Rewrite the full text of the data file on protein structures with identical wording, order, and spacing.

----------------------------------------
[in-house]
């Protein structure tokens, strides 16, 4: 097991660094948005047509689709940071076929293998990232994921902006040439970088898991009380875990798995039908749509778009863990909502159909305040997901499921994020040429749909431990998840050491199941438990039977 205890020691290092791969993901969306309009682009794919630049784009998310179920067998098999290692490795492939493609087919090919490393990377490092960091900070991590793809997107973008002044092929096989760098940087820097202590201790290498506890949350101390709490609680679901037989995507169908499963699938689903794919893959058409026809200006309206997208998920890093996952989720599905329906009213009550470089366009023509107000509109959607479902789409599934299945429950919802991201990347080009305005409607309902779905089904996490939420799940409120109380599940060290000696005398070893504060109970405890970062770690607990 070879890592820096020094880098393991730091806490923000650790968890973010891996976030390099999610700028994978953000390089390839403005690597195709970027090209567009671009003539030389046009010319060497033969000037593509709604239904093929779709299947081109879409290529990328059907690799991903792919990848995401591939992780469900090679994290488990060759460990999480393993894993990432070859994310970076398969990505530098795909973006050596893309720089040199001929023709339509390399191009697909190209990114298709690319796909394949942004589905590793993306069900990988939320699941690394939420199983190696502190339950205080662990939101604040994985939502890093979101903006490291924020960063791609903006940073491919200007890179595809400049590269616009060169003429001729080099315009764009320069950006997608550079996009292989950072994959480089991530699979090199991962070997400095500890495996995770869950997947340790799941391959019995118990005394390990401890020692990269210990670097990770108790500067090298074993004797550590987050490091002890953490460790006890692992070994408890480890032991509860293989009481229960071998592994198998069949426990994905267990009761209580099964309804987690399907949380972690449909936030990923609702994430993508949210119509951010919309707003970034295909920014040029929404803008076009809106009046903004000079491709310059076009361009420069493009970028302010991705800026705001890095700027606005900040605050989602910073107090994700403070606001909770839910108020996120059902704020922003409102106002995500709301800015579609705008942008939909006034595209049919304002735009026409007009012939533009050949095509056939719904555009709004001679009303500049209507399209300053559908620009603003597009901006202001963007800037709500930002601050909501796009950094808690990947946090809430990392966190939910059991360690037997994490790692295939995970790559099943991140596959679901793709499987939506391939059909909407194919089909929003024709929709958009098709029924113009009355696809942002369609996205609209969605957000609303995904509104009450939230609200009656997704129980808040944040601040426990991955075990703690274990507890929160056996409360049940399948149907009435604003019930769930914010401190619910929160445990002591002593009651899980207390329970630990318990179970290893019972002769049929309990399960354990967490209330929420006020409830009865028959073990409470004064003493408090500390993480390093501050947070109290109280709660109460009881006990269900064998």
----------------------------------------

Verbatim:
[in-house]
């Protein structure tokens, strides 16, 4: 097991660094948005047509689709940071076929293998990232994921902006040439970088898991009380875990798995039908749509778009863990909502159909305040997901499921994020040429749909431990998840050491199941438990039977 205890020691290092791969993901969306309009682009794919630049784009998310179920067998098999290692490795492939493609087919090919490393990377490092960091900070991590793809997107973008002044092929096989760098940087820097202590201790290498506890949350101390709490609680679901037989995507169908499963699938689903794919893959058409026809200006309206997208998920890093996952989720599905329906009213009550470089366009023509107000509109959607479902789409599934299945429950919802991201990347080009305005409607309902779905089904996490939420799940409120109380599940060290000696005398070893504060109970405890970062770690607990 070879890592820096020094880098393991730091806490923000650790968890973010891996976030390099999610700028994978953000390089390839403005690597195709970027090209567009671009003539030389046009010319060497033969000037593509709604239904093929779709299947081109879409290529990328059907690799991903792919990848995401591939992780469900090679994290488990060759460990999480393993894993990432070859994310970076398969990505530098795909973006050596893309720089040199001929023709339509390399191009697909190209990114298709690319796909394949942004589905590793993306069900990988939320699941690394939420199983190696502190339950205080662990939101604040994985939502890093979101903006490291924020960063791609903006940073491919200007890179595809400049590269616009060169003429001729080099315009764009320069950006997608550079996009292989950072994959480089991530699979090199991962070997400095500890495996995770869950997947340790799941391959019995118990005394390990401890020692990269210990670097990770108790500067090298074993004797550590987050490091002890953490460790006890692992070994408890480890032991509860293989009481229960071998592994198998069949426990994905267990009761209580099964309804987690399907949380972690449909936030990923609702994430993508949210119509951010919309707003970034295909920014040029929404803008076009809106009046903004000079491709310059076009361009420069493009970028302010991705800026705001890095700027606005900040605050989602910073107090994700403070606001909770839910108020996120059902704020922003409102106002995500709301800015579609705008942008939909006034595209049919304002735009026409007009012939533009050949095509056939719904555009709004001679009303500049209507399209300053559908620009603003597009901006202001963007800037709500930002601050909501796009950094808690990947946090809430990392966190939910059991360690037997994490790692295939995970790559099943991140596959679901793709499987939506391939059909909407194919089909929003024709929709958009098709029924113009009355696809942002369609996205609209969605957000609303995904509104009450939230609200009656997704129980808040944040601040426990991955075990703690274990507890929160056996409360049940399948149907009435604003019930769930914010401190619910929160445990002591002593009651899980207390329970630990318990179970290893019972002769049929309990399960354990967490209330929420006020409830009865028959073990409470004064003493408090500390993480390093501050947070109290109280709660109460009881006990269900064998």